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Topic: Three Dimensional Random Walk (Read 9983 times) 

william wu
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Three Dimensional Random Walk
« on: May 23^{rd}, 2003, 3:54am » 
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A particle starts at origin O in threespace. Think of the origin as centered in a cube 2 units on a side. One move in this walk sends the particle with equal likelihood to one of the eight corners of the cube. Thus, at every move the particle has a 5050 chance of moving one unit up or down, one unit east or west, and one unit north or south. If the walk continues forever, find the fraction of particles that return to the origin.


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tohuvabohu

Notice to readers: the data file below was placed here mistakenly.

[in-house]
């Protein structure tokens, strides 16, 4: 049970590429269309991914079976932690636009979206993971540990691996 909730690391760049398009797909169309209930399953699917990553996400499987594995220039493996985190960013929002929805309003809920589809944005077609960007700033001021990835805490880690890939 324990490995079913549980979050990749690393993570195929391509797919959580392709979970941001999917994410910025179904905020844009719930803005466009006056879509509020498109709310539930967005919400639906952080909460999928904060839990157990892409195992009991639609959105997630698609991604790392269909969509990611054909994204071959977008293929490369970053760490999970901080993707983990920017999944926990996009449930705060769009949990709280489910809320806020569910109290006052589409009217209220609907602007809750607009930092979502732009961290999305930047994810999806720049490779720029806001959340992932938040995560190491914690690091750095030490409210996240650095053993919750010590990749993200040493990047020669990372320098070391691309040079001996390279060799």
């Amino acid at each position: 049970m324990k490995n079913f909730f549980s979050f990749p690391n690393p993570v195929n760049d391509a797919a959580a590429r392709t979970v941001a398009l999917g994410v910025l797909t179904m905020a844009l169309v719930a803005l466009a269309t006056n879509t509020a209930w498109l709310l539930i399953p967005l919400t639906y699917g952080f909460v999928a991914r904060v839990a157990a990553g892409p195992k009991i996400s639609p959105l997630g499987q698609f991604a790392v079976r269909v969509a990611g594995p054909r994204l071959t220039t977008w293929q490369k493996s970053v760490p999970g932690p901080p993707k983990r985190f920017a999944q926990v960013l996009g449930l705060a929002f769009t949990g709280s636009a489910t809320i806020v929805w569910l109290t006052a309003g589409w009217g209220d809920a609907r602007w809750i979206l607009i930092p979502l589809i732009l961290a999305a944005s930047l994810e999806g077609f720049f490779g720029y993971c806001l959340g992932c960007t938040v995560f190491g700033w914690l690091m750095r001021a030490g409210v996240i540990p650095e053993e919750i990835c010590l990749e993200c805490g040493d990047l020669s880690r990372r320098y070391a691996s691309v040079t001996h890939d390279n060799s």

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Re: Three Dimensional Random Walk
« Reply #1 on: May 23^{rd}, 2003, 9:44am » 
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If the walk is infinite, then every particle will eventually visit every possible locus, including the origin, no?


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towr
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Re: Three Dimensional Random Walk
« Reply #2 on: May 23^{rd}, 2003, 1:52pm » 
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the cube was only to illustrate how the particle moves (+ one unit along all dimensions)


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ThudnBlunder
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Re: Three Dimensional Random Walk
« Reply #3 on: May 23^{rd}, 2003, 1:57pm » 
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Quote:the cube was only to illustrate how the particle moves (+ one unit along all dimensions) 
 So, is your interpretation that it is an infinite 3D lattice? (That is hardly a Medium puzzle.)